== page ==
He says hello, and his accent is impeccable. He goes down the line, shaking each of their hands. It is when they watch this new hand shaking their own that the James Bonds realize what is different.
It is his skin. Whereas theirs are a nearly uniform shade of proper English pale, (except for James B Bond, recently returned from Tunisia), his is dark. His hand is a shadow to theirs; a contrast that they would admire if it were, say, that of a naked woman’s, but in the circumstances this is nearly unacceptable.
There has never been a black James Bond before.
James F Bond pretends not to notice. He is polite. They are polite. They show him to his room. He admires the black marble sunken bathtub, as they all did upon first inspection. His sheets are soft, his mattress hard, his pillows fluffy. His view: excellent. His wardrobe: pristine. His martini: shaken. Everything is as it should be, except that nagging doubt that something is not.
The new James Bond laughs at all the same jokes. He watches the same television programs. He does his own dishes, and likes a close shave. In the evenings, in the smoking room, the smell of his cigars mingles with the others. He does not ask to open a window. He has the second largest feet, and he is more conscientious than James B about how much room his shoes take up, and the placement of them on the rack beside the door.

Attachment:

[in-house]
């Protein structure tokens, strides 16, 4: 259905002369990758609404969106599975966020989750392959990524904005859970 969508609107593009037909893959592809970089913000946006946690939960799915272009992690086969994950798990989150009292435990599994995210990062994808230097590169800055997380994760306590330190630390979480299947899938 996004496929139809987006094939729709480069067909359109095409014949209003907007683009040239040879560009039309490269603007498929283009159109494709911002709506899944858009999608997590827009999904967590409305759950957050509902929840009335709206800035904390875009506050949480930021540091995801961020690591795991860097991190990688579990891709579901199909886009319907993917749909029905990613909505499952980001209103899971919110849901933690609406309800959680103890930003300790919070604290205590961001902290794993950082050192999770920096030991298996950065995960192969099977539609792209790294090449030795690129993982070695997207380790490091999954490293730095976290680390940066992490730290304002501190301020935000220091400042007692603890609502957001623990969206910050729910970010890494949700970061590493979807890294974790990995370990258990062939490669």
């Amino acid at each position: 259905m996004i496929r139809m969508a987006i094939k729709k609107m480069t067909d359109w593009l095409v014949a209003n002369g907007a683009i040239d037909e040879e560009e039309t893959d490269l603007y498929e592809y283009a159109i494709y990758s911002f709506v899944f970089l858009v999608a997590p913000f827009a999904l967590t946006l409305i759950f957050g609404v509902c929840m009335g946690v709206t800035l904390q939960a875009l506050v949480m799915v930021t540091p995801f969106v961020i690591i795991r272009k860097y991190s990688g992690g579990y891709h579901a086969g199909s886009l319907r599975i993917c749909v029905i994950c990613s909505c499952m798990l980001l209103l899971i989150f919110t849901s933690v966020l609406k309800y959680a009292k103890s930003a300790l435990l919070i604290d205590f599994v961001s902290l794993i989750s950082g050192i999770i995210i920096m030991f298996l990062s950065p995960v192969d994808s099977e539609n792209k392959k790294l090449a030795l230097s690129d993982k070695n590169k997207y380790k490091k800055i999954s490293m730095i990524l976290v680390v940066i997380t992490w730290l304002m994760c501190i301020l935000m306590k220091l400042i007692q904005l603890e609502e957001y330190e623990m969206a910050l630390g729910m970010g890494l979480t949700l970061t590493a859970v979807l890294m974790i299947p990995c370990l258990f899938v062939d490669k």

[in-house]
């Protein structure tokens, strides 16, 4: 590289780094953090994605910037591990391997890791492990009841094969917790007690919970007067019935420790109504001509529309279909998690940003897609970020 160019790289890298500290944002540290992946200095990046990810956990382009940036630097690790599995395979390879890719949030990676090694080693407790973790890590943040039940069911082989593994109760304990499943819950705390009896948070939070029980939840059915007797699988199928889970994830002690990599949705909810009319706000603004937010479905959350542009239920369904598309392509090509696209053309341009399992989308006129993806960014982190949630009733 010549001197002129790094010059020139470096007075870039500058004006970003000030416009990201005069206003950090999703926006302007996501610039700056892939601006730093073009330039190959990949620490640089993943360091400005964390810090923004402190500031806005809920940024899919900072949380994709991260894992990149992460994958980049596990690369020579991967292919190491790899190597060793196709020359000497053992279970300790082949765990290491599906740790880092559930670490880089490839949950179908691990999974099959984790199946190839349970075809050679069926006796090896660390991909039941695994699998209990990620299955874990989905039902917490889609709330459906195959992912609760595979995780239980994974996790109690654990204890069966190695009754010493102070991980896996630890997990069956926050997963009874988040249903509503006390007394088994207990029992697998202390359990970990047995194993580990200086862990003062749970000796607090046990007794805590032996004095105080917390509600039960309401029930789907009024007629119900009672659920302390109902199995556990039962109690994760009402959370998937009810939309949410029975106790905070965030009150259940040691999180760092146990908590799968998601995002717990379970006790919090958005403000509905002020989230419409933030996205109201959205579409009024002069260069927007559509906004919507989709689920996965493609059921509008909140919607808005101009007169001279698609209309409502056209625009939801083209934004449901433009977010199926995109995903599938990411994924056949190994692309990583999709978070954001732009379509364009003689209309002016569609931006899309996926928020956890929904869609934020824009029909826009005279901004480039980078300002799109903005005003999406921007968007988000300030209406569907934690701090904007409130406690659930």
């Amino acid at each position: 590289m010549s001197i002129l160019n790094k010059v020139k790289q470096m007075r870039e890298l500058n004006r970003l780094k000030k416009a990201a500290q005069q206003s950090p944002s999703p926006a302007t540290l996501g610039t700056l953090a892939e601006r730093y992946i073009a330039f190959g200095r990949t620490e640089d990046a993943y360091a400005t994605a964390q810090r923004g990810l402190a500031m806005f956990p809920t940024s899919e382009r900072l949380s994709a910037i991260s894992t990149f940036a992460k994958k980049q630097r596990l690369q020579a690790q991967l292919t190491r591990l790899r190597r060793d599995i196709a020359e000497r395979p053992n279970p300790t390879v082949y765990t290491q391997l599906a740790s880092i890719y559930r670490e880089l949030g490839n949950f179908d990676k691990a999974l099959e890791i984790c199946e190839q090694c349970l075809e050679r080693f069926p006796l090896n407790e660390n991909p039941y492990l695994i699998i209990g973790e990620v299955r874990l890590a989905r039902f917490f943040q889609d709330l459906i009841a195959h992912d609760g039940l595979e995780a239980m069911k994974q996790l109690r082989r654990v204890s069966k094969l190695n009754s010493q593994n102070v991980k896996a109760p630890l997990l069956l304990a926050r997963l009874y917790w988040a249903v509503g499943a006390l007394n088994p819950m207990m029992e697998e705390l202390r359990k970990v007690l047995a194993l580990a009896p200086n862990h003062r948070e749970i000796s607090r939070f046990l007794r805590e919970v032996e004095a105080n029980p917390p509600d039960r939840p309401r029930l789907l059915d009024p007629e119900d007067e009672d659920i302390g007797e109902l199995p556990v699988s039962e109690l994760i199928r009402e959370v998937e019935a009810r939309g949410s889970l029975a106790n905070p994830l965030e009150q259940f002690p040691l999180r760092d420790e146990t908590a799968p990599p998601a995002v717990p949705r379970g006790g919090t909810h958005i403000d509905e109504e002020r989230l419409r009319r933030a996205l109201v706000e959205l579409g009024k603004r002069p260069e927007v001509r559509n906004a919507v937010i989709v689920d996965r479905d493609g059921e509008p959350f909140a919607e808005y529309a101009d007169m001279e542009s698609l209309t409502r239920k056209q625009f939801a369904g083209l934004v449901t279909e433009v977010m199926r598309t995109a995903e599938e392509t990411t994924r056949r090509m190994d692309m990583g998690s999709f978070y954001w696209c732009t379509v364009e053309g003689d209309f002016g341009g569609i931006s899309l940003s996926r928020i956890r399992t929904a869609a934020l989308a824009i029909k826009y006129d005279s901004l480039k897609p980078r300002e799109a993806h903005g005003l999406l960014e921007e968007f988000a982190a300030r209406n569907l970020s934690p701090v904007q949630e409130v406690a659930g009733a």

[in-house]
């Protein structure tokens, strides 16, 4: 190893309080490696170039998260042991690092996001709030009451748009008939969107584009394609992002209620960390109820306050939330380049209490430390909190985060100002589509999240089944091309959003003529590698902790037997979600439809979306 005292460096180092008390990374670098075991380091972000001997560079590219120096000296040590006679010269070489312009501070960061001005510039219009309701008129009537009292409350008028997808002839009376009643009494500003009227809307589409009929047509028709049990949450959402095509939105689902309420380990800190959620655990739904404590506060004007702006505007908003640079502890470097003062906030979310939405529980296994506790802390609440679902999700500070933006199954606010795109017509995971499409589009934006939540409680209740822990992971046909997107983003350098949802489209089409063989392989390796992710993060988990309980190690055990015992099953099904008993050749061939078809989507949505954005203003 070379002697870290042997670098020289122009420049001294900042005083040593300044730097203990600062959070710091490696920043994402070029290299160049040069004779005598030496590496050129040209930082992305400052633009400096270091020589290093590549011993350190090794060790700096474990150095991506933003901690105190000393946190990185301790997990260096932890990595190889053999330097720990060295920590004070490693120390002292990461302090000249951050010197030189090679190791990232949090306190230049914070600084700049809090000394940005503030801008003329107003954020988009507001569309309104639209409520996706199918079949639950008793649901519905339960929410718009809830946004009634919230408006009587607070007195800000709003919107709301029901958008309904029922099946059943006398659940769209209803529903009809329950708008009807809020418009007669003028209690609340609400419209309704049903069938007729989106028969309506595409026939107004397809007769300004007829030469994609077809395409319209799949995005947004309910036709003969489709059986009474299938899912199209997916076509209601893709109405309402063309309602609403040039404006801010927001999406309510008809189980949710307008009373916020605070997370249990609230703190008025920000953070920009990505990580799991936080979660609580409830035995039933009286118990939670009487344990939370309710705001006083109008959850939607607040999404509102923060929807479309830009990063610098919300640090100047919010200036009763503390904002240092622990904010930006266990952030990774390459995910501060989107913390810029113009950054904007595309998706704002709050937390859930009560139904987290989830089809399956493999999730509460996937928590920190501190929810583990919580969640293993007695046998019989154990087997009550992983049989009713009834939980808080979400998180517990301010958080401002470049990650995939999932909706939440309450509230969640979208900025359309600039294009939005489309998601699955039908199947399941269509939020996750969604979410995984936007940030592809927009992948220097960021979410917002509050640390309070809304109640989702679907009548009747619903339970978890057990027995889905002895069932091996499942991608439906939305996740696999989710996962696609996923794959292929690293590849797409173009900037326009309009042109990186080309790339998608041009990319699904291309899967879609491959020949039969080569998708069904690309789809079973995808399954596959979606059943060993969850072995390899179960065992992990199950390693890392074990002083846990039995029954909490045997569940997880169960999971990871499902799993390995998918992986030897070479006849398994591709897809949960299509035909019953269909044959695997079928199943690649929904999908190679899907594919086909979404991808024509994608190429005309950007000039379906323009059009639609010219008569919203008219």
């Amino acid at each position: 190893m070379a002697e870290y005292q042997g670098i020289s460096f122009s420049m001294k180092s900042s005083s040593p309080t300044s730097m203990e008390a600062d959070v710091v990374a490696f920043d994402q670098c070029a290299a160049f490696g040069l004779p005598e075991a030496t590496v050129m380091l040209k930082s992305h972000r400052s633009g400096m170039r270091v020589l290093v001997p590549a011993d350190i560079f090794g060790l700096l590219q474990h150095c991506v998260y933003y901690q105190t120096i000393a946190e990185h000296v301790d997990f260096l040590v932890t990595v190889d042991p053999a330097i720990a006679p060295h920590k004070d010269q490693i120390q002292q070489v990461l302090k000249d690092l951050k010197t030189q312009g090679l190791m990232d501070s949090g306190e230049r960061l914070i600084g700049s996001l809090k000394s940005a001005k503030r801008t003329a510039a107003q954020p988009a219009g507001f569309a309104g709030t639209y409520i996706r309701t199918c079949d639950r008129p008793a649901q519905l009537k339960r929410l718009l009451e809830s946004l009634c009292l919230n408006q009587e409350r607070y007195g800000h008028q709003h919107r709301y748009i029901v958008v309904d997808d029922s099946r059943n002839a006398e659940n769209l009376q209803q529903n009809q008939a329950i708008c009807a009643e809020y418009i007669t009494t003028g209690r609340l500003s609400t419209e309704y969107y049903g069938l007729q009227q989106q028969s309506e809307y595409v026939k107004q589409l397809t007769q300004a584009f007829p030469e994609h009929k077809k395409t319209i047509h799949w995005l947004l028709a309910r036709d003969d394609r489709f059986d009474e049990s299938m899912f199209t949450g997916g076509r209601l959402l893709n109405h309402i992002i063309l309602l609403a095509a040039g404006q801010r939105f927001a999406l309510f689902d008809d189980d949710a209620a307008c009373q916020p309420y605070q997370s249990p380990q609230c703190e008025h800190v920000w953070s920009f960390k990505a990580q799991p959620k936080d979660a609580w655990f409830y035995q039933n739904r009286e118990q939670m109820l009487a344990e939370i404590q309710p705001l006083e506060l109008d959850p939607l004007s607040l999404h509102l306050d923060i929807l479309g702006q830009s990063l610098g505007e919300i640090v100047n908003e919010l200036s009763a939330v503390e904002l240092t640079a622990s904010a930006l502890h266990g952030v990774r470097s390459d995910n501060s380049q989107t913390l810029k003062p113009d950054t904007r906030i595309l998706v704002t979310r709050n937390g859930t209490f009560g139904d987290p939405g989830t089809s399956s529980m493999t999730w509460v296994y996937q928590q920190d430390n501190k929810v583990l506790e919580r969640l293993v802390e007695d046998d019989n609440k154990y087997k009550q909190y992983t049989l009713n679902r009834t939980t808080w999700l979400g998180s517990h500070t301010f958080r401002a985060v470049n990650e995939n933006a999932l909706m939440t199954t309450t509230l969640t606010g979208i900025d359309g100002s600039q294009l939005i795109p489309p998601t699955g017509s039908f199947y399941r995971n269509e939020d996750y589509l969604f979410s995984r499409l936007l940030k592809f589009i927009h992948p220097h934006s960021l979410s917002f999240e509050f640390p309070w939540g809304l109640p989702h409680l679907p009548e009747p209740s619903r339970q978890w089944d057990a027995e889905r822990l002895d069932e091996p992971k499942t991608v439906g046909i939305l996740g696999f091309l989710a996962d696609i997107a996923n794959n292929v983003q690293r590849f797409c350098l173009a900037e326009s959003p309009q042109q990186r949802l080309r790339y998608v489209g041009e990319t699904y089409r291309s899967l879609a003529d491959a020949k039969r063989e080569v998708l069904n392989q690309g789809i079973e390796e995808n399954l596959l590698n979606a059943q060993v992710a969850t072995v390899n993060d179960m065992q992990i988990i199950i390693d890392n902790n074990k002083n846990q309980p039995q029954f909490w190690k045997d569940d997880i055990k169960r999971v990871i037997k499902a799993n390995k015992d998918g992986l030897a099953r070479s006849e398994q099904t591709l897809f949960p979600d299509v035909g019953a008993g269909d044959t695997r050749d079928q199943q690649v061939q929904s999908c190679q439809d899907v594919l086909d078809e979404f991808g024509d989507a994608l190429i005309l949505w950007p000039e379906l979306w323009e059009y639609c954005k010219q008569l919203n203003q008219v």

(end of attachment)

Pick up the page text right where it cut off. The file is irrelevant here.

They begin to settle in. Perhaps his dark skin was just a novelty. Perhaps they will forget with time. Perhaps they are beginning to already.
And then James F Bond goes on duty. He is gone for a long time. Much longer than James B’s trip to Tunisia. The James Bonds left behind in Wellington Square speculate on where he has been sent. Somewhere far away—Botswana, Antarctica, some tropical island only reachable by biplane.
When he finally returns they make martinis and settle in the cigar room. They each wear a differently colored but identically cut smoking jacket. They are all silk. They are all exceedingly comfortable.
James F Bond gets the place of honor while the others wait to hear his tale.
Where did you go? They ask.
America, he tells them, Texas. He has been to the coast. He has emerged from the water, sparkling clean, letting the drops run down his chest into his form fitting high-end swimsuit. He has eaten of the food and drunk of the drink. He has driven with the top down even though it was really too humid. He has had the girl by the pool and the girl on the beach, but he has also had something else, something none of other James Bonds have had: the boy.
The senior James Bonds gasp. They don’t know what to think.